Facebook48Tweet0Pin0Submitted by Pizza KlatchPizza Klatch, a 501(c) (3) nonprofit organization based in Thurston County, Washington, is searching for its next Executive Director. This is a full-time, salaried position.Pizza Klatch is a nonprofit dedicated to helping LGBTQ+ youth in our area. Photo courtesy: Pizza KlatchFor more information on the responsibilities and duties this position as well as employment details, please download the full job listing and send a resume and three references to Pizza Klatch Board President Marissa Rathbone, [email protected] MissionTo foster resiliency in LGBTQ+ youth and create a safe and positive school experience through support, education and empowerment.Our VisionLGBTQ+ youth will be empowered to self-advocate, build community, develop confidence, and easily access resources as they explore and develop their identities. School will be a positive and supportive space where LGBTQ+ youth are accepted and celebrated – free to learn without violence, harassment, discrimination, suicidal ideation or self-harm.Pizza Klatch offers weekly support groups for Lesbian, Gay, Bisexual, Transgender, Queer and Questioning Youth (LGBTQ) and their allies in Thurston County, Washington. PK provides free pizza, two trained facilitators for each group, and a convenient and safe forum for discussion and education. Presently there are 19 Pizza Klatch groups at 11 local high schools, attended by 8-25 students per lunch, approximately 300 youth per week.Organizational Goals● Decrease suicide and suicidal attempts of LGBTQ+ students.● Reduce bullying in schools, reduce self-harm and risky behavior.● Help students to feel strong enough to intervene when they witness bullying.● Lend support so LGBTQ+ students feel less isolated in the school setting and will be more apt to graduate.● Educate group members on various subjects and resources related to gender identity, sexual orientation, and social justice.For more information about Pizza Klatch, check out the Pizza Klatch website.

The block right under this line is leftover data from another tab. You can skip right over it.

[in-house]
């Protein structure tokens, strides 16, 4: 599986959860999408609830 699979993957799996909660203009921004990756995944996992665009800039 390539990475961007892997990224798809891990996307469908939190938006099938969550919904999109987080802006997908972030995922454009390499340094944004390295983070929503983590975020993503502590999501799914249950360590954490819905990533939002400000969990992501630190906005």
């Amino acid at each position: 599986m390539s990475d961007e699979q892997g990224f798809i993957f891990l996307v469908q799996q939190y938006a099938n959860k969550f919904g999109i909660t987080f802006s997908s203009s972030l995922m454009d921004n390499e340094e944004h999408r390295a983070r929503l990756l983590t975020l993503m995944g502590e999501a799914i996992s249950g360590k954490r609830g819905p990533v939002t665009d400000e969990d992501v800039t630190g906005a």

Opera Mini, which claims to be the most popular mobile web browser, shrinks down websites and data by up to 90% before delivering the content to the phone, which according to MTN provides a faster, more affordable and user-friendly mobile web experience. “By offering faster access to websites and easy entry to MTN portals, MTN subscribers can reach the content they want, with less frustration and less expense,” MTN Group chief commercial officer Christian de Faria said in a statement this week. Small-screen strategy Under the agreement, MTN will centrally launch a tailor-made version of Opera Mini to each of its 21 markets, with localised links and content. By using Opera Mini, people get the most out of the web, plus get one-click access to MTN content portals via their Opera Mini startpage. Pan-African mobile operator MTN has signed an agreement with Opera Software to provide customers across its 21 markets with customised co-branded versions of the Opera Mini web browser, which cuts down on the amount of data used while browsing the web. “With just one click, customers have music, news, games and information on MTN products and services at their fingertips.” “We have seen incredible uptake of Opera Mini in that geography so far, and we look forward to building on that success with one of the region’s leading mobile communications providers.” Opera Mini has more than 115-million monthly users around the world, and is available on over 3 000 different phone models, including basic feature phones. Bringing the best web experience De Faria said MTN wanted to offer its subscribers innovative mobile internet services that could have a positive impact on information, sharing and communication in their everyday lives. “We are eager to bring the best web experience to Africa and the Middle East, and working with MTN Group’s network enables us to achieve that,” said Opera Software CEO Lars Boilsen. The introduction of customised versions of Opera Mini strengthens the mobile operator’s small-screen strategy to radically improve its customers’ mobile web experience. 17 August 2011 SAinfo reporterWould you like to use this article in your publication or on your website? See: Using SAinfo material